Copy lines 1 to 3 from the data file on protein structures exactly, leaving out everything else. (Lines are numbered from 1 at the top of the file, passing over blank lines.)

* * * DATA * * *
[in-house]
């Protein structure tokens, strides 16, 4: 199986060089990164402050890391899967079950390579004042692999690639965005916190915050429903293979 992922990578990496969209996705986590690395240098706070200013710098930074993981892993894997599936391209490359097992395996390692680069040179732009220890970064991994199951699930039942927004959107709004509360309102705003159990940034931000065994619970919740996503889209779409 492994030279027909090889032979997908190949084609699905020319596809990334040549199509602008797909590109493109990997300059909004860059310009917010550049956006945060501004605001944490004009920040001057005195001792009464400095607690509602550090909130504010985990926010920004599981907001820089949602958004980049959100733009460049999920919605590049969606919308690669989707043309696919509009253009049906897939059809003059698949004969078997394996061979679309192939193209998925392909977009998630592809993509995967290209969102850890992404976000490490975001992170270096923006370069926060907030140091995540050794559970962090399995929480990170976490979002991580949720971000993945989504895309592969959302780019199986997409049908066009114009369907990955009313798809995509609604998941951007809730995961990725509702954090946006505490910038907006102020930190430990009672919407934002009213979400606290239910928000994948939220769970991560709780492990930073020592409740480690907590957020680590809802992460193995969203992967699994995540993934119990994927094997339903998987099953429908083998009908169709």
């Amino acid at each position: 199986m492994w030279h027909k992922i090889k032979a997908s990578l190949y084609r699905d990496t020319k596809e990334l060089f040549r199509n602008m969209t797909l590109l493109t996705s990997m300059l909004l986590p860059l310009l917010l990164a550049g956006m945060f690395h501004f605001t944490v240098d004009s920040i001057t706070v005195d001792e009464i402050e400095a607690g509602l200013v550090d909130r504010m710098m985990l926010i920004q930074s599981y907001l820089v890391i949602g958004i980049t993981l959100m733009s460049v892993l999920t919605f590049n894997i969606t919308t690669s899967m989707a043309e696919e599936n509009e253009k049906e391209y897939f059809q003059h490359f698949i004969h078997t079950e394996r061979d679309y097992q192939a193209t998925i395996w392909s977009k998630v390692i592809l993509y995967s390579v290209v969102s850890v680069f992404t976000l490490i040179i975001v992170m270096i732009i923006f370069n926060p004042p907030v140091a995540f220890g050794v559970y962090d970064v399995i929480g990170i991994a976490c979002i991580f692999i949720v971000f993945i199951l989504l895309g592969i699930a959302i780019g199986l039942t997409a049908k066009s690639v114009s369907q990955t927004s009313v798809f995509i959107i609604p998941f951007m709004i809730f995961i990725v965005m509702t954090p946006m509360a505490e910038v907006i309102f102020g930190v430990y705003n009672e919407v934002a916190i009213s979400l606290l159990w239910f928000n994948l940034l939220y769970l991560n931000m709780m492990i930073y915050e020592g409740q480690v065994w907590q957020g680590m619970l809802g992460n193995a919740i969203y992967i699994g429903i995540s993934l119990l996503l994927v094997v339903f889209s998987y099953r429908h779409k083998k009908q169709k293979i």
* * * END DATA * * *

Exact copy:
[in-house]
């Protein structure tokens, strides 16, 4: 199986060089990164402050890391899967079950390579004042692999690639965005916190915050429903293979 992922990578990496969209996705986590690395240098706070200013710098930074993981892993894997599936391209490359097992395996390692680069040179732009220890970064991994199951699930039942927004959107709004509360309102705003159990940034931000065994619970919740996503889209779409 492994030279027909090889032979997908190949084609699905020319596809990334040549199509602008797909590109493109990997300059909004860059310009917010550049956006945060501004605001944490004009920040001057005195001792009464400095607690509602550090909130504010985990926010920004599981907001820089949602958004980049959100733009460049999920919605590049969606919308690669989707043309696919509009253009049906897939059809003059698949004969078997394996061979679309192939193209998925392909977009998630592809993509995967290209969102850890992404976000490490975001992170270096923006370069926060907030140091995540050794559970962090399995929480990170976490979002991580949720971000993945989504895309592969959302780019199986997409049908066009114009369907990955009313798809995509609604998941951007809730995961990725509702954090946006505490910038907006102020930190430990009672919407934002009213979400606290239910928000994948939220769970991560709780492990930073020592409740480690907590957020680590809802992460193995969203992967699994995540993934119990994927094997339903998987099953429908083998009908169709």
């Amino acid at each position: 199986m492994w030279h027909k992922i090889k032979a997908s990578l190949y084609r699905d990496t020319k596809e990334l060089f040549r199509n602008m969209t797909l590109l493109t996705s990997m300059l909004l986590p860059l310009l917010l990164a550049g956006m945060f690395h501004f605001t944490v240098d004009s920040i001057t706070v005195d001792e009464i402050e400095a607690g509602l200013v550090d909130r504010m710098m985990l926010i920004q930074s599981y907001l820089v890391i949602g958004i980049t993981l959100m733009s460049v892993l999920t919605f590049n894997i969606t919308t690669s899967m989707a043309e696919e599936n509009e253009k049906e391209y897939f059809q003059h490359f698949i004969h078997t079950e394996r061979d679309y097992q192939a193209t998925i395996w392909s977009k998630v390692i592809l993509y995967s390579v290209v969102s850890v680069f992404t976000l490490i040179i975001v992170m270096i732009i923006f370069n926060p004042p907030v140091a995540f220890g050794v559970y962090d970064v399995i929480g990170i991994a976490c979002i991580f692999i949720v971000f993945i199951l989504l895309g592969i699930a959302i780019g199986l039942t997409a049908k066009s690639v114009s369907q990955t927004s009313v798809f995509i959107i609604p998941f951007m709004i809730f995961i990725v965005m509702t954090p946006m509360a505490e910038v907006i309102f102020g930190v430990y705003n009672e919407v934002a916190i009213s979400l606290l159990w239910f928000n994948l940034l939220y769970l991560n931000m709780m492990i930073y915050e020592g409740q480690v065994w907590q957020g680590m619970l809802g992460n193995a919740i969203y992967i699994g429903i995540s993934l119990l996503l994927v094997v339903f889209s998987y099953r429908h779409k083998k009908q169709k293979i």